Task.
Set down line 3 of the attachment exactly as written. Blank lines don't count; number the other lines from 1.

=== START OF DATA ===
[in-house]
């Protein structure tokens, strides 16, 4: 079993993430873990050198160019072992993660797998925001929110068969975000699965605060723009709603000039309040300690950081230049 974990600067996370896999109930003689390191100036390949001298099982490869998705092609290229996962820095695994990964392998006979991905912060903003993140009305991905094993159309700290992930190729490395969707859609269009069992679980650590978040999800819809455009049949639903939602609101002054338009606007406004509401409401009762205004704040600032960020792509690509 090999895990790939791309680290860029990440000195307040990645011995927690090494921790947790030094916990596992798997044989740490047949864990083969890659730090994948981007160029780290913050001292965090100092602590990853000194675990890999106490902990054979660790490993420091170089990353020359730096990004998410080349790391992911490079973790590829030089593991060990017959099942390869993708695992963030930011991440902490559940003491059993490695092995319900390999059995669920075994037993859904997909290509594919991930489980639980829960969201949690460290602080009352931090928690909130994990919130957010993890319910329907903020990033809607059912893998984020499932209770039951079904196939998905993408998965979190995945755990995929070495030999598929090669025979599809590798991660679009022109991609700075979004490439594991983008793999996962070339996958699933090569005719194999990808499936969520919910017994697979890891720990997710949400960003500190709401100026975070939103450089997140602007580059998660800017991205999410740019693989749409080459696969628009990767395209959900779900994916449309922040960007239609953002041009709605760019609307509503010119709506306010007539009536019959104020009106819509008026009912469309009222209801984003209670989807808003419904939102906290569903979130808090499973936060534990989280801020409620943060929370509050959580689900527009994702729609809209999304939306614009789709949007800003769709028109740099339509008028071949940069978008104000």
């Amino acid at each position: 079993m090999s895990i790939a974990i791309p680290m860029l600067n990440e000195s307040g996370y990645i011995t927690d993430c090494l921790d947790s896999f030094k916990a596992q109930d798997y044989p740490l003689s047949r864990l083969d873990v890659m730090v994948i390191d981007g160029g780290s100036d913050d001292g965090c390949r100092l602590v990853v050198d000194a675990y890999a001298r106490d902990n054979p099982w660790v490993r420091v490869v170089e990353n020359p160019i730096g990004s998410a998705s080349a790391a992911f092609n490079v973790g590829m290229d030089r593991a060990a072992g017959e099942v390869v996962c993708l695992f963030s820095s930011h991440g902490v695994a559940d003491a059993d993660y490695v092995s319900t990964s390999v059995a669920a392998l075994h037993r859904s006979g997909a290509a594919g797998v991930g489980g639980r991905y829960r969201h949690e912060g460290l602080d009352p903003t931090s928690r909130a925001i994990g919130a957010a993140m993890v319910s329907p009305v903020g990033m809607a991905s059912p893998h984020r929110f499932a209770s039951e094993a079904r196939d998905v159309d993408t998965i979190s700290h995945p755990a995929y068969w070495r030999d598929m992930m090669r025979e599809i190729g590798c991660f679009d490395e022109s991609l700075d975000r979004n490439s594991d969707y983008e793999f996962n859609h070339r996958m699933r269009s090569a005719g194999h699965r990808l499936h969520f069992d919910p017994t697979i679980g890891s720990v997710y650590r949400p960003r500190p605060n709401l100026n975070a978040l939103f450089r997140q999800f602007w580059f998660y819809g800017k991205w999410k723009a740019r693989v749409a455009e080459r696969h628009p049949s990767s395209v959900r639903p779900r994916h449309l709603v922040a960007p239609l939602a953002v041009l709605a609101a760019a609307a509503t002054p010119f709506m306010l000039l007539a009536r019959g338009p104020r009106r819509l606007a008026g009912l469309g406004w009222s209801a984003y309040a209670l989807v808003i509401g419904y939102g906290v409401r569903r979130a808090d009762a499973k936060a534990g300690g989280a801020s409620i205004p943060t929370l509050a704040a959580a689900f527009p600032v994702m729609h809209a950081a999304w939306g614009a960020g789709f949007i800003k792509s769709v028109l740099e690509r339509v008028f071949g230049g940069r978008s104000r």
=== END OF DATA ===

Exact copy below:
């Amino acid at each position: 079993m090999s895990i790939a974990i791309p680290m860029l600067n990440e000195s307040g996370y990645i011995t927690d993430c090494l921790d947790s896999f030094k916990a596992q109930d798997y044989p740490l003689s047949r864990l083969d873990v890659m730090v994948i390191d981007g160029g780290s100036d913050d001292g965090c390949r100092l602590v990853v050198d000194a675990y890999a001298r106490d902990n054979p099982w660790v490993r420091v490869v170089e990353n020359p160019i730096g990004s998410a998705s080349a790391a992911f092609n490079v973790g590829m290229d030089r593991a060990a072992g017959e099942v390869v996962c993708l695992f963030s820095s930011h991440g902490v695994a559940d003491a059993d993660y490695v092995s319900t990964s390999v059995a669920a392998l075994h037993r859904s006979g997909a290509a594919g797998v991930g489980g639980r991905y829960r969201h949690e912060g460290l602080d009352p903003t931090s928690r909130a925001i994990g919130a957010a993140m993890v319910s329907p009305v903020g990033m809607a991905s059912p893998h984020r929110f499932a209770s039951e094993a079904r196939d998905v159309d993408t998965i979190s700290h995945p755990a995929y068969w070495r030999d598929m992930m090669r025979e599809i190729g590798c991660f679009d490395e022109s991609l700075d975000r979004n490439s594991d969707y983008e793999f996962n859609h070339r996958m699933r269009s090569a005719g194999h699965r990808l499936h969520f069992d919910p017994t697979i679980g890891s720990v997710y650590r949400p960003r500190p605060n709401l100026n975070a978040l939103f450089r997140q999800f602007w580059f998660y819809g800017k991205w999410k723009a740019r693989v749409a455009e080459r696969h628009p049949s990767s395209v959900r639903p779900r994916h449309l709603v922040a960007p239609l939602a953002v041009l709605a609101a760019a609307a509503t002054p010119f709506m306010l000039l007539a009536r019959g338009p104020r009106r819509l606007a008026g009912l469309g406004w009222s209801a984003y309040a209670l989807v808003i509401g419904y939102g906290v409401r569903r979130a808090d009762a499973k936060a534990g300690g989280a801020s409620i205004p943060t929370l509050a704040a959580a689900f527009p600032v994702m729609h809209a950081a999304w939306g614009a960020g789709f949007i800003k792509s769709v028109l740099e690509r339509v008028f071949g230049g940069r978008s104000r």